Journal Article

Lung tumors in A/J mice exposed to environmental tobacco smoke: estimated potency and implied human risk

Kenneth T. Bogen and Hanspeter Witschi

in Carcinogenesis

Volume 23, issue 3, pages 511-519
Published in print March 2002 | ISSN: 0143-3334
Published online March 2002 | e-ISSN: 1460-2180 | DOI: http://dx.doi.org/10.1093/carcin/23.3.511
Lung tumors in A/J mice exposed to environmental tobacco smoke: estimated potency and implied human risk

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Directly inhaled tobacco smoke is a recognized human lung carcinogen, and epidemiological studies suggest relative risks of about 1.2–1.4 for nonsmoking spouses of smokers typically exposed to environmental tobacco smoke (ETS). While many individual ETS components have been shown experimentally to induce lung tumors, ETS itself was only recently shown to induce lung tumors in a series of studies in which strain A/J mice were exposed to well-defined ETS atmospheres. Data from these studies indicate that ETS exposure clearly can increase combined malignant and benign lung tumors in multiple experiments involving male and female A/J mice, and thus provide convincing evidence that ETS is a positive mouse carcinogen. Tumorigenic potencies estimated from these A/J mouse bioassay data predict a corresponding range of increased human risk (0.2–0.5%) that overlaps that implied by case–control studies showing increased lung cancer risks in lifelong nonsmokers married to smokers. In A/J mice exposed to a significantly tumorigenic ETS concentration, lung tumors were found to be significantly smaller than those in corresponding control mice, and mice so exposed for 9 months had significantly fewer tumors/animal than mice exposed for 5 months followed by 4 months in filtered ETS-free air. These findings support hypotheses that ETS does not promote growth of spontaneous neoplastic foci in A/J mice, and that ETS-induced lung-tumor risk in A/J mice occurs predominantly by genotoxic effects that can be suppressed by reduced cell proliferation associated with chronic, high-level ETS exposure. The results obtained add to evidence that A/J mouse lung tumors induced by ETS provide a relevant biological model of ETS-induced human lung tumors.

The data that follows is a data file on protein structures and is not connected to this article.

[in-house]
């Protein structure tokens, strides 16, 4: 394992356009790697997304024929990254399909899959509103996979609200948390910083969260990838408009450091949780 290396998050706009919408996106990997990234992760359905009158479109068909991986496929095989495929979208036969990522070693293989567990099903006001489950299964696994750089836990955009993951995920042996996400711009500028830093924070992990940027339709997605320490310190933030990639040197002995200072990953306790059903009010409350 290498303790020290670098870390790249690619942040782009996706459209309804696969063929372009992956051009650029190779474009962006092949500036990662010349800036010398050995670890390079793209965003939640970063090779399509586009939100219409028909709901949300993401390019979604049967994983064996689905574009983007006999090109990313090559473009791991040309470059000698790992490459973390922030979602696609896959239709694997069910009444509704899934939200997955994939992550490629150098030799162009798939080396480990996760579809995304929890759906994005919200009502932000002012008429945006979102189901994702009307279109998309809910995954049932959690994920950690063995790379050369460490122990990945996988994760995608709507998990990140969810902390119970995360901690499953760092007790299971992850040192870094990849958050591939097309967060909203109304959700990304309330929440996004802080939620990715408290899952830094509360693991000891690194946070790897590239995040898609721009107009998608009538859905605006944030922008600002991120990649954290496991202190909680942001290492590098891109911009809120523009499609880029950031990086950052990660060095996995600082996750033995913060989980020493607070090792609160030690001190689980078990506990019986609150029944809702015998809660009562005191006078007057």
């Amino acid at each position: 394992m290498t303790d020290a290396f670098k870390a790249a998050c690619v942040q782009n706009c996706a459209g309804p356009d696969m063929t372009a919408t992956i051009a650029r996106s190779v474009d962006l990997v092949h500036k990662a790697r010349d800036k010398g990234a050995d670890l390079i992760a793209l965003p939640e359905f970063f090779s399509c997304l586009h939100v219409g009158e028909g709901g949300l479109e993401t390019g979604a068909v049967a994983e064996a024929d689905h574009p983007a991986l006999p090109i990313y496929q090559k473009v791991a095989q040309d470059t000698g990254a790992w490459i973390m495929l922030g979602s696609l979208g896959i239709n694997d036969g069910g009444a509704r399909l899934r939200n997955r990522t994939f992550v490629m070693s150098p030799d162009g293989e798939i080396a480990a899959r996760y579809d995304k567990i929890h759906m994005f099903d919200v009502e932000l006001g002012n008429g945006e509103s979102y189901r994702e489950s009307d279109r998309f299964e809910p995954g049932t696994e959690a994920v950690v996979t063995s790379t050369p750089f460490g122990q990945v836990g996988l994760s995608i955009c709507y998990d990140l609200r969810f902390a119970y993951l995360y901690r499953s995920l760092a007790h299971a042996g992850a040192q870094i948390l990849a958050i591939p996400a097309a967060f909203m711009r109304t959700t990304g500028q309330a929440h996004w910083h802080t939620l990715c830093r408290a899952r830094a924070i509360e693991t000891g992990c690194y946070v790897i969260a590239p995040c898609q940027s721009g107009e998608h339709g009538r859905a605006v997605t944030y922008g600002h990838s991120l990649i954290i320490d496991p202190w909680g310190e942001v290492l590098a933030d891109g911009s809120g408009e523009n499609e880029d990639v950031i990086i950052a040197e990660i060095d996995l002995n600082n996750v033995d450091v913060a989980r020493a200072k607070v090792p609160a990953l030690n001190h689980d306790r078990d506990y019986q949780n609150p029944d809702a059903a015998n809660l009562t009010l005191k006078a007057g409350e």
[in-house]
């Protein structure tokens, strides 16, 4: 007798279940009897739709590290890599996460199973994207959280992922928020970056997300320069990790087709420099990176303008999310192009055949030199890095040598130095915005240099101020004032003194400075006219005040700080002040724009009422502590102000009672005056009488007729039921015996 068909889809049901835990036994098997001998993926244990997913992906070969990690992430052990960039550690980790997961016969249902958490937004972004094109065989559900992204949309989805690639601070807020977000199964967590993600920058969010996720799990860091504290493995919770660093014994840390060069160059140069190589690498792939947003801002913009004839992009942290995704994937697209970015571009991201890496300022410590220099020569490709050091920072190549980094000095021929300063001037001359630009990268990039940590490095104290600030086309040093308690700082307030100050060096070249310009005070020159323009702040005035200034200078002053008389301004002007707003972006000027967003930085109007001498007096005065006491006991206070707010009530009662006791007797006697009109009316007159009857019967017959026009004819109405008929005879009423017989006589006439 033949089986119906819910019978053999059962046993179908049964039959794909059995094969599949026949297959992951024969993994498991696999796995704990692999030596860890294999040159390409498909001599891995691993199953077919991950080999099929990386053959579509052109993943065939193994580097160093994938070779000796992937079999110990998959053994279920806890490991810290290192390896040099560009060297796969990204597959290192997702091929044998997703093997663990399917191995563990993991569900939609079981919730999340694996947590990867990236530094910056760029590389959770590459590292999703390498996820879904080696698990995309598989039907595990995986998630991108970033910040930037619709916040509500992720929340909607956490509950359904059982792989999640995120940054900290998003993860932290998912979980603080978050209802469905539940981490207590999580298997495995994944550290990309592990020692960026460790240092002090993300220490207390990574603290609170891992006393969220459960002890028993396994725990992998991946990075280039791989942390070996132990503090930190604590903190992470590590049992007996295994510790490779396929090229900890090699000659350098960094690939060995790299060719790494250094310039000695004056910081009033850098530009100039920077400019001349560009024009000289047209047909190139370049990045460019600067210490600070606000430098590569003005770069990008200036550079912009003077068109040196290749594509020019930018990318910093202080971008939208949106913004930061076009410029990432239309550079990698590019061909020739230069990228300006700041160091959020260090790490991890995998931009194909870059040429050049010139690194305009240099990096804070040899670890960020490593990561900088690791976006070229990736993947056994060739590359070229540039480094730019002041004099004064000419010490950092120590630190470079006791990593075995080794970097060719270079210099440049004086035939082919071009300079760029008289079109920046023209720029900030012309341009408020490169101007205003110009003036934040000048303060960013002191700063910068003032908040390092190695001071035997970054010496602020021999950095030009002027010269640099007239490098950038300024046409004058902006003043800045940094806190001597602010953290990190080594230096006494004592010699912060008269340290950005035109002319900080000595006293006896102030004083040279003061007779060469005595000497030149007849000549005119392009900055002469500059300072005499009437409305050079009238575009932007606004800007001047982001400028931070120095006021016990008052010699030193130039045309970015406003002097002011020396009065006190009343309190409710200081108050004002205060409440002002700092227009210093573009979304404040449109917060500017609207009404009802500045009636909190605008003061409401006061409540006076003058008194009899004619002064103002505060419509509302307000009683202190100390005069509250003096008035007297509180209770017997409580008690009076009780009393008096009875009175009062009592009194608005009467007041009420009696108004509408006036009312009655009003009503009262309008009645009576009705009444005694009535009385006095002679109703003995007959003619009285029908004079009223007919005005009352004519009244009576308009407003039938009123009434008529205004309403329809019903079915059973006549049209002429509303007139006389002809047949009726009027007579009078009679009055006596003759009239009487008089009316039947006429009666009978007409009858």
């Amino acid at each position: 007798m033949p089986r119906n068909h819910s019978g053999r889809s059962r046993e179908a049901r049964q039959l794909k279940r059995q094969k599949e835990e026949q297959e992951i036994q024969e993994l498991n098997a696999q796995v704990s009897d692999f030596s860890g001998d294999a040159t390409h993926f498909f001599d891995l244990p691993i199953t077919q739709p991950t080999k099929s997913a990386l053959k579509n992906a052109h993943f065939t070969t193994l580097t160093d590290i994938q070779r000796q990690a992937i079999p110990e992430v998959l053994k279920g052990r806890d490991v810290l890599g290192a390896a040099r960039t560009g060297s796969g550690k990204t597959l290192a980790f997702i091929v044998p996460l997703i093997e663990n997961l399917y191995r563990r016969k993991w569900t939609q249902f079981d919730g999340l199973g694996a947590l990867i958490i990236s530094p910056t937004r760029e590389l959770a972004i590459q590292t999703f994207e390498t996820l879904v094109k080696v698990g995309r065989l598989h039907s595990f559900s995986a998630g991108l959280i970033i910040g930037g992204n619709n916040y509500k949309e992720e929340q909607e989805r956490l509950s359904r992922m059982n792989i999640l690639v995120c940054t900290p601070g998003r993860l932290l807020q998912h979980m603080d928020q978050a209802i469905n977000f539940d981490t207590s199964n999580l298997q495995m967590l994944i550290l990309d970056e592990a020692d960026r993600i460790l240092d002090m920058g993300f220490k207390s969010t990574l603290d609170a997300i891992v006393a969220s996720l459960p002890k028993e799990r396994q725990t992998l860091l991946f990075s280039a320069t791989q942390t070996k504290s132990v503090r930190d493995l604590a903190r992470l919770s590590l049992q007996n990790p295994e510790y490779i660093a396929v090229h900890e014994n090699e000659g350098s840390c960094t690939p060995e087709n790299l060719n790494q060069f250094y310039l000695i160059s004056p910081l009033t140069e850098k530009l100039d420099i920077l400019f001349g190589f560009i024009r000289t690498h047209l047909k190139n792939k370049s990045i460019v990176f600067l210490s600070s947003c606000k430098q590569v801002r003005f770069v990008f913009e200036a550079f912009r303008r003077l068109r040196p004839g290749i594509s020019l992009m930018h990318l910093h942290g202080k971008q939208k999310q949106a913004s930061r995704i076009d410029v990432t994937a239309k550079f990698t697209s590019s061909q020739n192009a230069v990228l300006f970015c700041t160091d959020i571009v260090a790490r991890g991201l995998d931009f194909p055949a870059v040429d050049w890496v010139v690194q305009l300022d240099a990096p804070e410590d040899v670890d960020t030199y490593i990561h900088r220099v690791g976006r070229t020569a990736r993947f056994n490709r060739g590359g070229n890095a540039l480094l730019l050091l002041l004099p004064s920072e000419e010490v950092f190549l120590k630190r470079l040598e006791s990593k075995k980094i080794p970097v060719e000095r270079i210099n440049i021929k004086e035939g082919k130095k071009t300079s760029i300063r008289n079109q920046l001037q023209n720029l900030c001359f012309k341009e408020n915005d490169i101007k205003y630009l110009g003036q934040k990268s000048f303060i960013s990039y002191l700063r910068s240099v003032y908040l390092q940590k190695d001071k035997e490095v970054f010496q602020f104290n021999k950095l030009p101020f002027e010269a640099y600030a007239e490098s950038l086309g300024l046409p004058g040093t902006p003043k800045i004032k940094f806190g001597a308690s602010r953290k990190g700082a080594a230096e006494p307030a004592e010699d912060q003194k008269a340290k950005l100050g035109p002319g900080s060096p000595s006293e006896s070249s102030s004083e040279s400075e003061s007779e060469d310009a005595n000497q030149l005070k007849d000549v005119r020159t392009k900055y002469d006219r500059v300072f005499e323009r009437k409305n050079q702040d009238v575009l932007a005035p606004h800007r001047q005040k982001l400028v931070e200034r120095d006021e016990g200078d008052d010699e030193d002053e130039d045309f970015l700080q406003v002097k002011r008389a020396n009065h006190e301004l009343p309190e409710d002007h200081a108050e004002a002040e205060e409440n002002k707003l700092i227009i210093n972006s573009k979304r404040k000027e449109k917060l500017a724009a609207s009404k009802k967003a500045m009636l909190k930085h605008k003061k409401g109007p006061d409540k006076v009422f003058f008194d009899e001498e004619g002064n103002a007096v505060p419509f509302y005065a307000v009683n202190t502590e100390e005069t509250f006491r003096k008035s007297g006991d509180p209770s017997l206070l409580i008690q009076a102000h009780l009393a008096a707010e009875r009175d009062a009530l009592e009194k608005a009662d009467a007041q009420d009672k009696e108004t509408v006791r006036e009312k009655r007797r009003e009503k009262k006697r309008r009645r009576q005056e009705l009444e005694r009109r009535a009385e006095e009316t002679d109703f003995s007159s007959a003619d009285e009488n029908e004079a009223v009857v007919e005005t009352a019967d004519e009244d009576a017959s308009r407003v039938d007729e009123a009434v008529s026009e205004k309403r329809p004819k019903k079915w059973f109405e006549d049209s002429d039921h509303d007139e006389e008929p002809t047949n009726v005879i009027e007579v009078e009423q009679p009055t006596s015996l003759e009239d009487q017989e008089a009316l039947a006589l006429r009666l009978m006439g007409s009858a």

Keywords: ETS, environmental tobacco smoke; NHANES, National Health and Nutrition Examination Survey; RSP, respirable suspended; RR, relative risk; TSP, total suspended particulate matter; TWA, time-weighted average; UCL, upper confidence limit.

Journal Article.  9220 words.  Illustrated.

Subjects: Clinical Cytogenetics and Molecular Genetics

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